Sequestration cuts loom but no 'grand bargain'
Feb. 28, 2013
Without a major reversal from Congress and President Barack Obama, sequestration hits Friday, March 1. Emory University political science experts say we should expect it to happen this time, with the possibility of another temporary solution and no 'grand bargain'.
"Neither the White House nor the House Republican leadership is willing to agree to the compromises that would be required to make that happen," says political science professor and Congressional politics expert Randy Strahan.
The sequester is a series of automatic budget cuts expected to save the country more than $1 trillion over 10 years. About 50 percent of that money is expected to come from the defense budget with the other half coming out of domestic spending, which could result in thousands of layoffs and furloughs, further slowing an economy that's already puttering along. But, it might also force action.
"If the effects of sequestration have the severe, widespread, short-term consequences some have forecast, this situation will likely bring the President and Congressional Republicans back to the table to negotiate measures to alleviate the effects of the sequester," Strahan explains.
The goal of the sequester when it was agreed upon in July 2011 was to force the government to shore up its long-term budget problems, but it hasn't worked as congressional leaders can't find a compromise.
"Republicans have painted themselves into a corner," says Alan Abramowitz, political science professor and national politics expert. "Republicans are calling for cutting domestic spending and increasing the defense budget with no additional revenues. However, polls show that approach is imbalanced and unpopular. People don't want cuts to education, social security and other domestic programs."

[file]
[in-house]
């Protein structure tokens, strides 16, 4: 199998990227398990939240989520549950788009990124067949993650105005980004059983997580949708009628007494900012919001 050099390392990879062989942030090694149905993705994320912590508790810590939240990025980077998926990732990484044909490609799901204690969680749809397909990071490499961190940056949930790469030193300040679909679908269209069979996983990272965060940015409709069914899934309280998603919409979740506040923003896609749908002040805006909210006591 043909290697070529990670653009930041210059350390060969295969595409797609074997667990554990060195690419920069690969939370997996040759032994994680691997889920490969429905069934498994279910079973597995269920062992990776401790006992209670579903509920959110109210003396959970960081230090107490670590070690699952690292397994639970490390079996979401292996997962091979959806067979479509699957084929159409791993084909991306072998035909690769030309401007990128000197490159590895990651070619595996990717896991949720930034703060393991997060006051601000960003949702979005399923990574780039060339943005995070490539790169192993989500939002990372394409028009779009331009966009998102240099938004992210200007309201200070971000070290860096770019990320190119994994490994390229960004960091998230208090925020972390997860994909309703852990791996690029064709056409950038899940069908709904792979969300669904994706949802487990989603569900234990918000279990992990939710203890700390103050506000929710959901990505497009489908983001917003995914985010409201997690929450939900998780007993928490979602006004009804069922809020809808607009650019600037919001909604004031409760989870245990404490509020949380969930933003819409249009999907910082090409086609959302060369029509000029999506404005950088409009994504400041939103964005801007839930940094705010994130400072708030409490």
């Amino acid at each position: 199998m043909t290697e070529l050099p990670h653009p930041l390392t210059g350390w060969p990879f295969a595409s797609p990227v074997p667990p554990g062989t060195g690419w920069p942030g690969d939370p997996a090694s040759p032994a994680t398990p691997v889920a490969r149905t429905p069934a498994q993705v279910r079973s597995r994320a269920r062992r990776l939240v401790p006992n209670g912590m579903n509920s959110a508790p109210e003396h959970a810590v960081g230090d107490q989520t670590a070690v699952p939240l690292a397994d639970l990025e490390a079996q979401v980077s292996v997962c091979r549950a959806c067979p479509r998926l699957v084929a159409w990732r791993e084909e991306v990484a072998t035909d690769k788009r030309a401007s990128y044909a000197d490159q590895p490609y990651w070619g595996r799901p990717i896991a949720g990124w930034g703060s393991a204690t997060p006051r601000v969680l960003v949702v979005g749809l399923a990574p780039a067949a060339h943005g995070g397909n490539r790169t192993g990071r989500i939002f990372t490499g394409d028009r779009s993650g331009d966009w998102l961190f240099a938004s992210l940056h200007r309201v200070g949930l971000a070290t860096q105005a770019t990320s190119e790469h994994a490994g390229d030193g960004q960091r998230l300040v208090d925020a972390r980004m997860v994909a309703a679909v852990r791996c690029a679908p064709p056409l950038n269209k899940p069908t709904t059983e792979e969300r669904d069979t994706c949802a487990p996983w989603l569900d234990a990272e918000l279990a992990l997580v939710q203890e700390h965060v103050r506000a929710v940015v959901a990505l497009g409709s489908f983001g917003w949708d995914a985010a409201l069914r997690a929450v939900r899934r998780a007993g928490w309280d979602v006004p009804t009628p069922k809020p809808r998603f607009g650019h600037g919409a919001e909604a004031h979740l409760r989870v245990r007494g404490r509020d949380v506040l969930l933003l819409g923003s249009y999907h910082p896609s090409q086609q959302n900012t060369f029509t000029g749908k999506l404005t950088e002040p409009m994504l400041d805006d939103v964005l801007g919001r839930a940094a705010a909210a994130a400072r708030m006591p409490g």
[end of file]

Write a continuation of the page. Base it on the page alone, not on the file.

Congress avoided the sequester in December by pushing the deadline back to March 1.
Randy Strahan is a Congressional politics expert. His research interests include partisanship and leadership in the U.S. Congress. He is the author of "Leading Representatives: The Agency of Leaders in the Politics of the U.S. House" (Johns Hopkins University Press, 2007). He currently is working on a book about partisanship in Congress.
Michael Rich is a political science professor and director of Emory's Center for Community Partnerships. He specializes in public policy, federalism and urban politics and policy. His research interests and projects include welfare reform and issues related to the accessibility of low income households to job opportunities.
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Alan Abramowitz is a popular expert on national politics, polling and elections. His expertise includes election forecasting models, party realignment, congressional elections and the effects of political campaigns on the electorate. Abramowitz, the Alben W. Barkley Professor of Political Science, is the author or coauthor of several books, including "The Polarized Public? Why Our Government is So Dysfunctional," published in 2012.
Andra Gillespie is a professor of political science, specializing in political mobilization and race. Her current research focuses on the political leadership of the post-civil rights generation. Gillespie is the author of "The New Black Politician: Cory Booker, Newark and Post-Racial America" (NYU Press, 2012). In addition, Gillespie also maintains secondary academic interests in political participation, inter-minority group competition and evangelical politics in the United States.